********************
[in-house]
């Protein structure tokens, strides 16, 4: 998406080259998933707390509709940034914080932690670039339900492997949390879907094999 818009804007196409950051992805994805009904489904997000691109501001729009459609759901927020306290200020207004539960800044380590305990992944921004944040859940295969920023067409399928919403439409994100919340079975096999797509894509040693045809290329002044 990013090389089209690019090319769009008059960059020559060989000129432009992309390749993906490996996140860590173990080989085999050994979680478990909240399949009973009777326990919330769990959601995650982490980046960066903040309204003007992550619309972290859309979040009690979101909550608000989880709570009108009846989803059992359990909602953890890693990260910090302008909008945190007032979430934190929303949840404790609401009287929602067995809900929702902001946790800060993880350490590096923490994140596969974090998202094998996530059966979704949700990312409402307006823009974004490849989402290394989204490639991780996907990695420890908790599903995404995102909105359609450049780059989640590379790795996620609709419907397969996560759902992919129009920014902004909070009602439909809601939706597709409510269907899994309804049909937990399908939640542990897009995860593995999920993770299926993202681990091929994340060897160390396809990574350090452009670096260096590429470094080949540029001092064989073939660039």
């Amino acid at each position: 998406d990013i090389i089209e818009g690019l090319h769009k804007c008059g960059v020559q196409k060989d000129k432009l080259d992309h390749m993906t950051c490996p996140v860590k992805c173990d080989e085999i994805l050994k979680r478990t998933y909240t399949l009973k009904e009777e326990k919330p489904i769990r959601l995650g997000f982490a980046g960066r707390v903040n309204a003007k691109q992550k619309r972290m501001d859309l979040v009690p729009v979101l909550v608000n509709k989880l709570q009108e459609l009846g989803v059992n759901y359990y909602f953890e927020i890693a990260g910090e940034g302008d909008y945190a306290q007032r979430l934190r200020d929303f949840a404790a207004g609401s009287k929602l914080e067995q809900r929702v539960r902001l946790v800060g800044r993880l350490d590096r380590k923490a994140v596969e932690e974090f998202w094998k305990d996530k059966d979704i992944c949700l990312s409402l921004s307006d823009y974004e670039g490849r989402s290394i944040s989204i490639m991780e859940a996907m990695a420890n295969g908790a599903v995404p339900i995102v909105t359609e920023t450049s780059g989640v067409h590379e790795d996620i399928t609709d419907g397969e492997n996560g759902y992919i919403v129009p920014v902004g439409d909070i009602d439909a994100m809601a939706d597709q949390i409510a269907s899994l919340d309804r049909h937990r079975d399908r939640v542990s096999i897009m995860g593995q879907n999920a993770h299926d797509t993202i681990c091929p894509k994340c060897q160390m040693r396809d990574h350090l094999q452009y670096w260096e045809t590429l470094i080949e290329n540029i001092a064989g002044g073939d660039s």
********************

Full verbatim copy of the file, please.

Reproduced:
[in-house]
């Protein structure tokens, strides 16, 4: 998406080259998933707390509709940034914080932690670039339900492997949390879907094999 818009804007196409950051992805994805009904489904997000691109501001729009459609759901927020306290200020207004539960800044380590305990992944921004944040859940295969920023067409399928919403439409994100919340079975096999797509894509040693045809290329002044 990013090389089209690019090319769009008059960059020559060989000129432009992309390749993906490996996140860590173990080989085999050994979680478990909240399949009973009777326990919330769990959601995650982490980046960066903040309204003007992550619309972290859309979040009690979101909550608000989880709570009108009846989803059992359990909602953890890693990260910090302008909008945190007032979430934190929303949840404790609401009287929602067995809900929702902001946790800060993880350490590096923490994140596969974090998202094998996530059966979704949700990312409402307006823009974004490849989402290394989204490639991780996907990695420890908790599903995404995102909105359609450049780059989640590379790795996620609709419907397969996560759902992919129009920014902004909070009602439909809601939706597709409510269907899994309804049909937990399908939640542990897009995860593995999920993770299926993202681990091929994340060897160390396809990574350090452009670096260096590429470094080949540029001092064989073939660039």
């Amino acid at each position: 998406d990013i090389i089209e818009g690019l090319h769009k804007c008059g960059v020559q196409k060989d000129k432009l080259d992309h390749m993906t950051c490996p996140v860590k992805c173990d080989e085999i994805l050994k979680r478990t998933y909240t399949l009973k009904e009777e326990k919330p489904i769990r959601l995650g997000f982490a980046g960066r707390v903040n309204a003007k691109q992550k619309r972290m501001d859309l979040v009690p729009v979101l909550v608000n509709k989880l709570q009108e459609l009846g989803v059992n759901y359990y909602f953890e927020i890693a990260g910090e940034g302008d909008y945190a306290q007032r979430l934190r200020d929303f949840a404790a207004g609401s009287k929602l914080e067995q809900r929702v539960r902001l946790v800060g800044r993880l350490d590096r380590k923490a994140v596969e932690e974090f998202w094998k305990d996530k059966d979704i992944c949700l990312s409402l921004s307006d823009y974004e670039g490849r989402s290394i944040s989204i490639m991780e859940a996907m990695a420890n295969g908790a599903v995404p339900i995102v909105t359609e920023t450049s780059g989640v067409h590379e790795d996620i399928t609709d419907g397969e492997n996560g759902y992919i919403v129009p920014v902004g439409d909070i009602d439909a994100m809601a939706d597709q949390i409510a269907s899994l919340d309804r049909h937990r079975d399908r939640v542990s096999i897009m995860g593995q879907n999920a993770h299926d797509t993202i681990c091929p894509k994340c060897q160390m040693r396809d990574h350090l094999q452009y670096w260096e045809t590429l470094i080949e290329n540029i001092a064989g002044g073939d660039s």